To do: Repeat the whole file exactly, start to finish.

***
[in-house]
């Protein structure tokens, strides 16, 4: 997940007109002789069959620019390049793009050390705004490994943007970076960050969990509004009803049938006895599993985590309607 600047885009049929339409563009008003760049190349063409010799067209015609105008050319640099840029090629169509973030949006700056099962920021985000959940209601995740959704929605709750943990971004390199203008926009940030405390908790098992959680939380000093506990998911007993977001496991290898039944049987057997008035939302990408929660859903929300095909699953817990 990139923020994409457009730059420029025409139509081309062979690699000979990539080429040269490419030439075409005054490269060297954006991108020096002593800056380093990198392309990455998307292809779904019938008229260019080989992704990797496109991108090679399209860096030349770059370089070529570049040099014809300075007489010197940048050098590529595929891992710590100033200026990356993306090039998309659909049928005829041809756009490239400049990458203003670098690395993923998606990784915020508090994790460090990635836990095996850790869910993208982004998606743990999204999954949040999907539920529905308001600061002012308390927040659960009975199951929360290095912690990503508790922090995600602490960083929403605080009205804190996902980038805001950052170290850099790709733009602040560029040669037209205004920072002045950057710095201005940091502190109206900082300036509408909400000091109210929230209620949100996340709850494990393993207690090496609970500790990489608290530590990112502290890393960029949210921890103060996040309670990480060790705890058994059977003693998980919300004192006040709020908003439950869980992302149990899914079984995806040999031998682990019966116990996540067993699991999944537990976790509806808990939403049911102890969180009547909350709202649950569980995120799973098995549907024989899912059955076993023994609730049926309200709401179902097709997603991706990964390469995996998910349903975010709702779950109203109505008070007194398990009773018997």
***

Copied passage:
[in-house]
């Protein structure tokens, strides 16, 4: 997940007109002789069959620019390049793009050390705004490994943007970076960050969990509004009803049938006895599993985590309607 600047885009049929339409563009008003760049190349063409010799067209015609105008050319640099840029090629169509973030949006700056099962920021985000959940209601995740959704929605709750943990971004390199203008926009940030405390908790098992959680939380000093506990998911007993977001496991290898039944049987057997008035939302990408929660859903929300095909699953817990 990139923020994409457009730059420029025409139509081309062979690699000979990539080429040269490419030439075409005054490269060297954006991108020096002593800056380093990198392309990455998307292809779904019938008229260019080989992704990797496109991108090679399209860096030349770059370089070529570049040099014809300075007489010197940048050098590529595929891992710590100033200026990356993306090039998309659909049928005829041809756009490239400049990458203003670098690395993923998606990784915020508090994790460090990635836990095996850790869910993208982004998606743990999204999954949040999907539920529905308001600061002012308390927040659960009975199951929360290095912690990503508790922090995600602490960083929403605080009205804190996902980038805001950052170290850099790709733009602040560029040669037209205004920072002045950057710095201005940091502190109206900082300036509408909400000091109210929230209620949100996340709850494990393993207690090496609970500790990489608290530590990112502290890393960029949210921890103060996040309670990480060790705890058994059977003693998980919300004192006040709020908003439950869980992302149990899914079984995806040999031998682990019966116990996540067993699991999944537990976790509806808990939403049911102890969180009547909350709202649950569980995120799973098995549907024989899912059955076993023994609730049926309200709401179902097709997603991706990964390469995996998910349903975010709702779950109203109505008070007194398990009773018997």